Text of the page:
Qualifications and Professional Memberships: Eur Ing
Current Position: Emeritus Professor of Software Quality at Southampton Solent University. She was awarded an Honorary Doctorate from Staffordshire University, Hon FBCS and the John Ivison Award from the BCS. Margaret's work was recognised in 2008 with the MBE.
Interests: Margaret's area of interest is quality within a computing context. She has also been Conference Director since 1992 of the annual series of Software Quality Management international conferences, aimed at benefits to industry, and since 1995 of the annual series of international educational INSPIRE conferences. She has edited over thirty seven books, has examined eighteen Phds and was the assistant editor responsible for Europe for the refereed Software Quality Journal.
Margaret Ross has been and is influential in BCS, currently holding various positions including that of nationally elected member of the BCS Council, Chair of the Hampshire Branch, Vice Chair and Secretary of the BCS national Quality Specialist Group, member of the BCS Ethics Expert Panel, the TickIT Committee and the BCSWomen Committee.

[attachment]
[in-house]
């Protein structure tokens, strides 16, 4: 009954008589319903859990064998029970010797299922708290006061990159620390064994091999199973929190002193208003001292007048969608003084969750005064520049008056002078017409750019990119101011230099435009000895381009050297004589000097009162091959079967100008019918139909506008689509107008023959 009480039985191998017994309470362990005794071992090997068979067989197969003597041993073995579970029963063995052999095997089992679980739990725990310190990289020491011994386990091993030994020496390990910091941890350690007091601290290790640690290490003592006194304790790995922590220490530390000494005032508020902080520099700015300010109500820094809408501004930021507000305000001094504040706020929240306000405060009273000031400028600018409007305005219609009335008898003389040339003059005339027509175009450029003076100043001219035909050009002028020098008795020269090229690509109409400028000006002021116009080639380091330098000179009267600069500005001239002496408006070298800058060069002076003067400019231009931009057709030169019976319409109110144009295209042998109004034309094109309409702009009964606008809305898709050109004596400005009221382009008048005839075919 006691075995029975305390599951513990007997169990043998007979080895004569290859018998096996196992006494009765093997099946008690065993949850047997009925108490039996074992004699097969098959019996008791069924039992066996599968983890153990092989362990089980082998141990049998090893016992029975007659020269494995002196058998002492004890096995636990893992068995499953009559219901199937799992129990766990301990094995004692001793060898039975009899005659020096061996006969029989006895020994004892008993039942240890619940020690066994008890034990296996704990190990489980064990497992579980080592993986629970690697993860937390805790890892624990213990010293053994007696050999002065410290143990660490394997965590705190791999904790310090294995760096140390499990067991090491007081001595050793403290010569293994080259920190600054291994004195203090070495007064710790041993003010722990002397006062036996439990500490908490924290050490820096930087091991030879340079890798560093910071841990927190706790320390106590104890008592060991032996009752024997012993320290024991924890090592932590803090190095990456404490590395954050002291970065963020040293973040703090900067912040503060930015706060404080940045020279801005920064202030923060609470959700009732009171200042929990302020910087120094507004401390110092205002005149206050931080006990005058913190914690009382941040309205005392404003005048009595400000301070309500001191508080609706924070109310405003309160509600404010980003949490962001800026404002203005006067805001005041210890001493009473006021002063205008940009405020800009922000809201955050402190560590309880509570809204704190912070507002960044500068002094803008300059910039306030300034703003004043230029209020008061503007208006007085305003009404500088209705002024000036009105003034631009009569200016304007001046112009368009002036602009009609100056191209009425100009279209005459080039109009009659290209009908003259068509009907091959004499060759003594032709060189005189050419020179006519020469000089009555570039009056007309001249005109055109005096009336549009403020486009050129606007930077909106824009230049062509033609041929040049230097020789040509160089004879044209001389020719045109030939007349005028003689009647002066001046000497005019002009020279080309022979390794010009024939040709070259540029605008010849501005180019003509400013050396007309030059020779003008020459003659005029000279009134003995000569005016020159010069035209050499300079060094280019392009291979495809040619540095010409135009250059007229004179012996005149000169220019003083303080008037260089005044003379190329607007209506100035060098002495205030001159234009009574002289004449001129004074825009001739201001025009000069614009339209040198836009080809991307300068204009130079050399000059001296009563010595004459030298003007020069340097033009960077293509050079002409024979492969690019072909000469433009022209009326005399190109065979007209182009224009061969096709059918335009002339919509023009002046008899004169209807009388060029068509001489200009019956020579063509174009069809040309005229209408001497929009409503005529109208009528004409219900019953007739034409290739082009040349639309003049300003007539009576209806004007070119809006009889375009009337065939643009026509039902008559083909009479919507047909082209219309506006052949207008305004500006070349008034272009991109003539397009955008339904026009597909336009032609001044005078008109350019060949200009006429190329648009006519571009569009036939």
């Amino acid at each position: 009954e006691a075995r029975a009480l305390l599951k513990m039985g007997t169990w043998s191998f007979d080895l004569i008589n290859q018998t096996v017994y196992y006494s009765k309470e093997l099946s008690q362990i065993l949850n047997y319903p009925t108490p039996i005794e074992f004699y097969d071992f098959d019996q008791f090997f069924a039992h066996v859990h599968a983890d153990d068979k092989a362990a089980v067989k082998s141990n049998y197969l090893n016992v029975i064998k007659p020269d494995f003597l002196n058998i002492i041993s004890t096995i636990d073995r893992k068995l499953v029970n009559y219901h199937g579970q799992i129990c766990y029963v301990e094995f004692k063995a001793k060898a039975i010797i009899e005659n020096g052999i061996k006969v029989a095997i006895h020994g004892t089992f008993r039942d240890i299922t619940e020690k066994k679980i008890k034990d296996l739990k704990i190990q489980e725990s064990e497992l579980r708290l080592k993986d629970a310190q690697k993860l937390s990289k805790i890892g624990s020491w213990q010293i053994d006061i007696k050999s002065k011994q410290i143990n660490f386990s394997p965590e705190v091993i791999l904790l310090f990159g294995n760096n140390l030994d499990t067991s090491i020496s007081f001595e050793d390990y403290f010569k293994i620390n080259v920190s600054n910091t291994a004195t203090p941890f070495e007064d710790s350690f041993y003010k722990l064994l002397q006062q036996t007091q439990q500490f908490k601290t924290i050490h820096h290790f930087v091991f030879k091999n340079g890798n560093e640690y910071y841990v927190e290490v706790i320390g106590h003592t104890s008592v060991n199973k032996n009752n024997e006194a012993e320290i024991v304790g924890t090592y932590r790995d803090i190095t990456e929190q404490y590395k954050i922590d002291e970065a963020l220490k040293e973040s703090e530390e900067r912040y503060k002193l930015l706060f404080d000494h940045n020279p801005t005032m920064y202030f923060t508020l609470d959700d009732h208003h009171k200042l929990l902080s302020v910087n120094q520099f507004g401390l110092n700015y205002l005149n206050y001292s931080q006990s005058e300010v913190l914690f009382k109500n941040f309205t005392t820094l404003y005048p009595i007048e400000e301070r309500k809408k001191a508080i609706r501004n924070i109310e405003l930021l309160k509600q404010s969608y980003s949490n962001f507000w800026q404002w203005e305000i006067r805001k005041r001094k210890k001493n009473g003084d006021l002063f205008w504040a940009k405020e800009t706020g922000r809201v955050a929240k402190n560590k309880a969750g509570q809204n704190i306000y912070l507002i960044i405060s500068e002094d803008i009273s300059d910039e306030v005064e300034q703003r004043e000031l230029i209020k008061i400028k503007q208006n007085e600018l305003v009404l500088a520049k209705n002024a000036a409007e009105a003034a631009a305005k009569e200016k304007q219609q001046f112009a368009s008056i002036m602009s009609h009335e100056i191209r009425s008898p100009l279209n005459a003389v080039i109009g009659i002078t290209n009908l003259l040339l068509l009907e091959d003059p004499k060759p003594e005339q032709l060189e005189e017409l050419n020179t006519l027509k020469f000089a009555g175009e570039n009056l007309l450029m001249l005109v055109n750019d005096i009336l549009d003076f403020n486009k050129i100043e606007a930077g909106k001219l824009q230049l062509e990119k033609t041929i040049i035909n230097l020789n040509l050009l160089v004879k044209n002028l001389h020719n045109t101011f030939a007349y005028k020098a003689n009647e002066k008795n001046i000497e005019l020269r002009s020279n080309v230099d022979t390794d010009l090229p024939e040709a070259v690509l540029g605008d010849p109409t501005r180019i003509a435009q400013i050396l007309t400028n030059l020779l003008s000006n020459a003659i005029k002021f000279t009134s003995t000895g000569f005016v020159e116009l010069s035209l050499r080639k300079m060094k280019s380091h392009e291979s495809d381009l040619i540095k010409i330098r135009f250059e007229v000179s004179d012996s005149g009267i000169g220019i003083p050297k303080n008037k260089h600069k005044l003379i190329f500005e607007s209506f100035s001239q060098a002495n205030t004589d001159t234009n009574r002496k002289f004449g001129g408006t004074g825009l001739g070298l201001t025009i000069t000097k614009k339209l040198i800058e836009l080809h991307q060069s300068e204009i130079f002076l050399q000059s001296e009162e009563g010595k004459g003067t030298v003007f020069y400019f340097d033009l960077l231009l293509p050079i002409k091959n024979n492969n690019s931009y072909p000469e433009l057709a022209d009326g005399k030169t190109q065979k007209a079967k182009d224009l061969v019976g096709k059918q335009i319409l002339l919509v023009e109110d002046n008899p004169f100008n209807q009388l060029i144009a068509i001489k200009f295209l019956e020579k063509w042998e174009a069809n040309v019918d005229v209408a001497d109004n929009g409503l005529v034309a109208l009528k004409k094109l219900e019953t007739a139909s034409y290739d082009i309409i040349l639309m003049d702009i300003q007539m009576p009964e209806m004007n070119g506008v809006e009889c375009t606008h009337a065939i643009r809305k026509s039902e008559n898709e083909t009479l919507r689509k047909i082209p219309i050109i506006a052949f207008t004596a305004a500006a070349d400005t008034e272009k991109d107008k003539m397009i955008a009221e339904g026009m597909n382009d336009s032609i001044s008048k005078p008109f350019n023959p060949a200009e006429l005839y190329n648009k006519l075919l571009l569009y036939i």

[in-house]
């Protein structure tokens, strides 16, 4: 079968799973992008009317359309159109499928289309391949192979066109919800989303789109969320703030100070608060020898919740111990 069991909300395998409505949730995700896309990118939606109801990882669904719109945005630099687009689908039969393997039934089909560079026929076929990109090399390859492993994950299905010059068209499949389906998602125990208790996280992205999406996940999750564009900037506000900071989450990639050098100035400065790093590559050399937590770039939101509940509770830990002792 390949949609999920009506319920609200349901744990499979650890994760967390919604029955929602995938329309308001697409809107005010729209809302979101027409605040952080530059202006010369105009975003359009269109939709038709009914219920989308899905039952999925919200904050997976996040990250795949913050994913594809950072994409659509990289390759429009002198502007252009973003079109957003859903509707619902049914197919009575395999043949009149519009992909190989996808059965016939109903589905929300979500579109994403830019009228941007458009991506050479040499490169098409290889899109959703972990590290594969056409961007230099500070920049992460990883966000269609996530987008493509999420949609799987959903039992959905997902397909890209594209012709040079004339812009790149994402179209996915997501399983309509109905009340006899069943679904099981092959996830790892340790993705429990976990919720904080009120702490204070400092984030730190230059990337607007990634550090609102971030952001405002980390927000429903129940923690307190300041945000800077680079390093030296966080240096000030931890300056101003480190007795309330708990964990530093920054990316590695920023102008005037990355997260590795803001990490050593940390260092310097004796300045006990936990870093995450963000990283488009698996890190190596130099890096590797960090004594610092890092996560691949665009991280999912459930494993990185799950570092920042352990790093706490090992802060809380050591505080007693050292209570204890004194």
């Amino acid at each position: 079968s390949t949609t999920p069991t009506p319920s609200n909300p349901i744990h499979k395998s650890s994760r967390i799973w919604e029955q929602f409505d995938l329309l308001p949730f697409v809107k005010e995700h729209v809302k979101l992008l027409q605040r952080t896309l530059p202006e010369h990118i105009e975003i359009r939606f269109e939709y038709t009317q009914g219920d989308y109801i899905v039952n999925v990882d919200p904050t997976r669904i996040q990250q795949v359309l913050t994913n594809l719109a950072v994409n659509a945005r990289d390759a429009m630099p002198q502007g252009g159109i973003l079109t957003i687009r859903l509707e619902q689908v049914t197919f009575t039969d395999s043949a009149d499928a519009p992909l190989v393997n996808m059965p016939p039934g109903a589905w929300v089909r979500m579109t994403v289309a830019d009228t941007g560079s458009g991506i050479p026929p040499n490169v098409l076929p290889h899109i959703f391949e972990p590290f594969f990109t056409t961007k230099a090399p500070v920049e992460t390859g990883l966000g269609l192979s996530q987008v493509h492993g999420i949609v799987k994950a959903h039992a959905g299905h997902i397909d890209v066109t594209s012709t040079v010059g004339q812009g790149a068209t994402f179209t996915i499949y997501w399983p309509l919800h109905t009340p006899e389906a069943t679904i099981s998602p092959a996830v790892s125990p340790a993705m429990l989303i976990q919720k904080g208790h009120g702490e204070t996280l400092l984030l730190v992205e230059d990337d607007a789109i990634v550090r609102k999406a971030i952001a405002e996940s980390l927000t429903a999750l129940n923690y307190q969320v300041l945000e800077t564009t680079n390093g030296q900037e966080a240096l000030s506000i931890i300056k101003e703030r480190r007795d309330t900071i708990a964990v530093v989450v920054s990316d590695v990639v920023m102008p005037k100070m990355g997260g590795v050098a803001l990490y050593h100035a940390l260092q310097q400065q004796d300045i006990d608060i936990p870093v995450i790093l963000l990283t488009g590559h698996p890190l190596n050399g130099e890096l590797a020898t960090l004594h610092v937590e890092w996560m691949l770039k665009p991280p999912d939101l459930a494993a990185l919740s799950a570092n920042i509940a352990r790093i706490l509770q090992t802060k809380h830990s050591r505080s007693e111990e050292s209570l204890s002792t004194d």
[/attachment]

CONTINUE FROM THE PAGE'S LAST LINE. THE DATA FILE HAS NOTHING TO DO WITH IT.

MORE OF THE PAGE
In 1998 Margaret was appointed as Senator to the Engineering Council. She elected in 2001, as one of the 24 members to represent all the EC Registrants, onto College A of the newly formed Engineering and Technology Board. Margaret’s original degees were in mathematics.
Margaret was responsible for introducing the first accredited European Computer Driving Licence course in the UK. She is particularly interested in encouraging part-time education, including a distance-learning modes of study to enable all those who were not able to follow conventional education courses to obtain skills and qualifications which would be of use or interest to them.
Margaret is interested in promoting access to IT for the aged and disabled in addition to encouraging youngsters, particularly girls, into computing and technology.
AOI: In 2001, she won the national PAWS Special Award for a TV soap idea that if televised could raise the profile of engineering and attract youngsters to computing and technology.
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